Shira Shipman has worked hard to build her life within the corporate-run society she lives. But when the multi she works for awards custody of her son to her ex-husband everything falls apart and she returns home to the town she grew up in with her grandmother, a gifted programmer, to work for a friend of the family on a secret project. As Shira fights to regain her son and to rebuild her life she explores what it means to be human, and what we use to define ourselves.
He, She and It was the November pick for the Virtual Speculation Bookclub. The book mixes a futuristic story with fable to explore a multitude of themes including environmentalism, gender, and identity. This is actually the second "golem" story of the year, not a deliberate choice, but one that also matches up well with some of the other trends of this year's picks exploring identity and trans/post human existence.
- Did Shira's actions actually hurt Josh? Was the downfall of their marriage an interpersonal issue, or was their relationship guided all along by Y-S?
- What do you think of the parallel stories of the Golem in the Jewish ghettos of 1600's Prague and Yod in the future town of Tikva in conflict with Y-S?
- A golem traditionally is a man made of clay imbued with life by words. Yod is a cyborg constructed with both artificial and biological components, imbued with life through code. Do you consider him a golem, a robot, or other? What prevents him from being human? Is Yod alive? How different are Yod and Nili?
- What do you think about the gendering of Yod? Does Yod read to you as gendered beyond his physical attributes? Shira comments at various points that, at least in regards to sex, he's more "female." What do you think about Malkah's virtual relationships in different genders? How does one shape their gender in a virtual or artificial environment?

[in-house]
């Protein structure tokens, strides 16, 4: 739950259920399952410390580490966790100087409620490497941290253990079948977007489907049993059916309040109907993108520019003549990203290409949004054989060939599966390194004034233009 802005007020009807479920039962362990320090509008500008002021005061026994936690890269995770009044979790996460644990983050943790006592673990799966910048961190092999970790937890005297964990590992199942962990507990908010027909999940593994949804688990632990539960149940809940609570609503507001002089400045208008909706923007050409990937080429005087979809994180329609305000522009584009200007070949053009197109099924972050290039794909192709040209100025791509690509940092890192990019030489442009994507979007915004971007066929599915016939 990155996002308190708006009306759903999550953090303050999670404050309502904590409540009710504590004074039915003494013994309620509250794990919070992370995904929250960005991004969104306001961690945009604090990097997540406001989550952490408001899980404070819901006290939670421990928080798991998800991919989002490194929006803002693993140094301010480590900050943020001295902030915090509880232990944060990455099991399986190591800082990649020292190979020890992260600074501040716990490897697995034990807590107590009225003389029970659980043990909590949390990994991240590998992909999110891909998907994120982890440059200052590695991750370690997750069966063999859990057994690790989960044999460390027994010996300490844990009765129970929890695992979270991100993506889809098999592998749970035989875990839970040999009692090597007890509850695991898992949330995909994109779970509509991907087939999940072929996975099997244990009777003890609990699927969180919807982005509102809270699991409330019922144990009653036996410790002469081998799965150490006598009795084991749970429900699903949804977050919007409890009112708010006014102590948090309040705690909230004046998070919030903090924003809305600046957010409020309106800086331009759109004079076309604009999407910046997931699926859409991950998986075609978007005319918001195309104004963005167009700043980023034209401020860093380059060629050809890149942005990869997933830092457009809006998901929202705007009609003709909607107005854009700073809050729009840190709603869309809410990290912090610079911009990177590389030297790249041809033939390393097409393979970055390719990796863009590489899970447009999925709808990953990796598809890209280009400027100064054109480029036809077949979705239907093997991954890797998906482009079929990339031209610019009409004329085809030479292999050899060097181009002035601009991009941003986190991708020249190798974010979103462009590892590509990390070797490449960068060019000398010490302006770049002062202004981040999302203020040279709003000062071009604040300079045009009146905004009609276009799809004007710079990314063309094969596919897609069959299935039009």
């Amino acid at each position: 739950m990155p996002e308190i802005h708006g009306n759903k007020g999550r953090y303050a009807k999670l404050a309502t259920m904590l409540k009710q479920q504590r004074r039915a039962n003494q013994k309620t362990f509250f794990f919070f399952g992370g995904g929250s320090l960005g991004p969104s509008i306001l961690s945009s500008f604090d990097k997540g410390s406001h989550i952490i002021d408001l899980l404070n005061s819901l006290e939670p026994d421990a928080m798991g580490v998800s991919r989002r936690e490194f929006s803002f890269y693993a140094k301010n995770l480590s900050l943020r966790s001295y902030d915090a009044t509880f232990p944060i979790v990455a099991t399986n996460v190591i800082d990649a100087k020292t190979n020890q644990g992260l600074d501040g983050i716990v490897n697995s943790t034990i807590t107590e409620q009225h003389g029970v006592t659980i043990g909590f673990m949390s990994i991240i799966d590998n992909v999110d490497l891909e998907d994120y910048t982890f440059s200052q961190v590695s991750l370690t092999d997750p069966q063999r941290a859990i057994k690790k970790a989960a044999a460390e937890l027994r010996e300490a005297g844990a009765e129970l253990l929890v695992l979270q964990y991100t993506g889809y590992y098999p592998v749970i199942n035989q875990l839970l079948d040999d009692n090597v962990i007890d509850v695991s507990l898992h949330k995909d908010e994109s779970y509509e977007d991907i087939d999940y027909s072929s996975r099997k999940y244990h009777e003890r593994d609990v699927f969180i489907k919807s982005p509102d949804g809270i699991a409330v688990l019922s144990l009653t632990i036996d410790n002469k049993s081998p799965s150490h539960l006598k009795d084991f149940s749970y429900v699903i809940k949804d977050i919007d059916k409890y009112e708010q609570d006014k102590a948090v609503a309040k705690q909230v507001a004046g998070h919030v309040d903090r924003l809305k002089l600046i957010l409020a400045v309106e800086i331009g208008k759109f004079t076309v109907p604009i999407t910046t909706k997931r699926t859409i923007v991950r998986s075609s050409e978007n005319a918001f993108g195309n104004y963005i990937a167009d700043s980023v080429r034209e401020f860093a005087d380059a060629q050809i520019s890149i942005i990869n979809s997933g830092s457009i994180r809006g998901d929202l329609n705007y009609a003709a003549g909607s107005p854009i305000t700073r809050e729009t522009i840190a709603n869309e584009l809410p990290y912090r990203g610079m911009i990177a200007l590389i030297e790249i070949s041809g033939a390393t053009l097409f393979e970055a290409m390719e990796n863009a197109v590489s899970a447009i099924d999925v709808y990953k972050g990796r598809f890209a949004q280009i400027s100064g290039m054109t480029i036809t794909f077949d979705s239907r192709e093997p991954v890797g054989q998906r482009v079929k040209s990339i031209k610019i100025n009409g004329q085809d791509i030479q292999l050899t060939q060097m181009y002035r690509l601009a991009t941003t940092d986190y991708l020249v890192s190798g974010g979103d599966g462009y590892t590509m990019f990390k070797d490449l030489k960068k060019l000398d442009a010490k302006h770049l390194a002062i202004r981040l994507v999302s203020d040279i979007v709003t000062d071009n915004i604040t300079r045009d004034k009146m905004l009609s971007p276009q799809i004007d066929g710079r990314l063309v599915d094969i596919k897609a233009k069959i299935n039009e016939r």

- When Shira asks Yod if he feels any kinship to a sweeper bot he responds that "You're as closely related biologically to that fish as I am to that cleaning robot." Do you think that is an accurate description of the "kinship" between a fully intelligent and functional cyborg and a automated robot?
- Gadi compares Yod to Frankenstein's monster. Is that an apt comparison? Was it a cruelty to Yod?
- On the virtual assault on Y-S the must change form and substance to survive, including into fire. Is this reminiscent of the classic shape-changer's battle? How does the needs for adaptation and blending reflect on the larger story?
- Yod is programmed to enjoy and seek certain activities, but as he brings up, so are humans. How does the 'programming' we receive from society and family differ from the programming of a truly sentient AI? How do we try to program the people around us?
- How does the sense of ownership and belonging effect how we form relationships? Shira wonders how seriously she can take her relationship with Yod as long as is the property of Avram, but how does the 'belonging' of a person effect the relationships you form?
- One common issue with automated weapons is the inability to make human or moral judgements. What, then, are the ethical issues that arise when you imbue a machine with a conscious and order it to kill?
- Did Shira make the right choice in ultimately not re-creating Yod? What reasoning is most important in deciding this?